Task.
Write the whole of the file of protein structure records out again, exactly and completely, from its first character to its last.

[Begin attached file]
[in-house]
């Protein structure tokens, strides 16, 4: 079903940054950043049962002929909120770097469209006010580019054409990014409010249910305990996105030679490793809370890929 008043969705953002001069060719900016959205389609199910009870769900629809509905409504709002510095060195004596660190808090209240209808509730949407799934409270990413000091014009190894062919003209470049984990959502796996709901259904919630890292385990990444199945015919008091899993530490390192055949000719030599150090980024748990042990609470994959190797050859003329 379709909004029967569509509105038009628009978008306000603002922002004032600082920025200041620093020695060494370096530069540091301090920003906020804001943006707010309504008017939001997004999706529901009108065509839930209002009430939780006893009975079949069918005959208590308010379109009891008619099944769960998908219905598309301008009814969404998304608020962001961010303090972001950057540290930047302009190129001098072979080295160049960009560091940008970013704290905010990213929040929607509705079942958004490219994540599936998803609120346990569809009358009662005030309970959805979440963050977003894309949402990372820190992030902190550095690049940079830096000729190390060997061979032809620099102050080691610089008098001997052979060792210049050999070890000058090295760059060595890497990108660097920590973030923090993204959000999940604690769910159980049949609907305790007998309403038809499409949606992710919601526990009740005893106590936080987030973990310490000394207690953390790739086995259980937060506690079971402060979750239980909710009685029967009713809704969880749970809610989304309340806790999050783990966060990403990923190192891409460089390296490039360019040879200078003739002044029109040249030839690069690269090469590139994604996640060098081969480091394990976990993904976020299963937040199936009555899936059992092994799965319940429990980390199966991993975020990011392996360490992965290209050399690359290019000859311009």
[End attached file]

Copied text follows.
[in-house]
């Protein structure tokens, strides 16, 4: 079903940054950043049962002929909120770097469209006010580019054409990014409010249910305990996105030679490793809370890929 008043969705953002001069060719900016959205389609199910009870769900629809509905409504709002510095060195004596660190808090209240209808509730949407799934409270990413000091014009190894062919003209470049984990959502796996709901259904919630890292385990990444199945015919008091899993530490390192055949000719030599150090980024748990042990609470994959190797050859003329 379709909004029967569509509105038009628009978008306000603002922002004032600082920025200041620093020695060494370096530069540091301090920003906020804001943006707010309504008017939001997004999706529901009108065509839930209002009430939780006893009975079949069918005959208590308010379109009891008619099944769960998908219905598309301008009814969404998304608020962001961010303090972001950057540290930047302009190129001098072979080295160049960009560091940008970013704290905010990213929040929607509705079942958004490219994540599936998803609120346990569809009358009662005030309970959805979440963050977003894309949402990372820190992030902190550095690049940079830096000729190390060997061979032809620099102050080691610089008098001997052979060792210049050999070890000058090295760059060595890497990108660097920590973030923090993204959000999940604690769910159980049949609907305790007998309403038809499409949606992710919601526990009740005893106590936080987030973990310490000394207690953390790739086995259980937060506690079971402060979750239980909710009685029967009713809704969880749970809610989304309340806790999050783990966060990403990923190192891409460089390296490039360019040879200078003739002044029109040249030839690069690269090469590139994604996640060098081969480091394990976990993904976020299963937040199936009555899936059992092994799965319940429990980390199966991993975020990011392996360490992965290209050399690359290019000859311009």